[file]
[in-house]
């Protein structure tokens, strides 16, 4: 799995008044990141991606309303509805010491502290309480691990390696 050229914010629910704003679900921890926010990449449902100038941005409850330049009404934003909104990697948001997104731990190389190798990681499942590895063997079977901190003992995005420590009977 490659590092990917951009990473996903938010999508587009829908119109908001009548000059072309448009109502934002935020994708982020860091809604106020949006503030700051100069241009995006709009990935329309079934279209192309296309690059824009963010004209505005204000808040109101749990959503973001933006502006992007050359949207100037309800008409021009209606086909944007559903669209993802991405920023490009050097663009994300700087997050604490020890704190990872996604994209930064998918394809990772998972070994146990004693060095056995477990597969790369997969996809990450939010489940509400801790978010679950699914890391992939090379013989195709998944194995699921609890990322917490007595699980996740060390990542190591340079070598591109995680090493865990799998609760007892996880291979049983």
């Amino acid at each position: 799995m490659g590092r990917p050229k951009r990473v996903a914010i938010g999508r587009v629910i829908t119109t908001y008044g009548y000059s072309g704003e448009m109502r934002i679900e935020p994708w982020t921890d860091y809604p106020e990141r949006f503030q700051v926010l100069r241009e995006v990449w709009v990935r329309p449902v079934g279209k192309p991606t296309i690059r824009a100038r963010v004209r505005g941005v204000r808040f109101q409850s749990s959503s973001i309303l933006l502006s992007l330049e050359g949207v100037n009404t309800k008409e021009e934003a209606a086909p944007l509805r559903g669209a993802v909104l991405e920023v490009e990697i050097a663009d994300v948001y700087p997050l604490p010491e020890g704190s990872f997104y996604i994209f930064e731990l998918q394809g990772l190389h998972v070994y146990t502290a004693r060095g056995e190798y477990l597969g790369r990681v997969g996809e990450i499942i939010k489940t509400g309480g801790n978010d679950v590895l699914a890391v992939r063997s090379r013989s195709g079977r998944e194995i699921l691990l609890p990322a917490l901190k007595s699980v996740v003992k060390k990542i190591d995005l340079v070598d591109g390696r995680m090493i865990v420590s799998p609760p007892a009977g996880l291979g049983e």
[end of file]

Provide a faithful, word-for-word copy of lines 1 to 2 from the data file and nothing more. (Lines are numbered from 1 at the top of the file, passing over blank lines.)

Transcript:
[in-house]
């Protein structure tokens, strides 16, 4: 799995008044990141991606309303509805010491502290309480691990390696 050229914010629910704003679900921890926010990449449902100038941005409850330049009404934003909104990697948001997104731990190389190798990681499942590895063997079977901190003992995005420590009977 490659590092990917951009990473996903938010999508587009829908119109908001009548000059072309448009109502934002935020994708982020860091809604106020949006503030700051100069241009995006709009990935329309079934279209192309296309690059824009963010004209505005204000808040109101749990959503973001933006502006992007050359949207100037309800008409021009209606086909944007559903669209993802991405920023490009050097663009994300700087997050604490020890704190990872996604994209930064998918394809990772998972070994146990004693060095056995477990597969790369997969996809990450939010489940509400801790978010679950699914890391992939090379013989195709998944194995699921609890990322917490007595699980996740060390990542190591340079070598591109995680090493865990799998609760007892996880291979049983």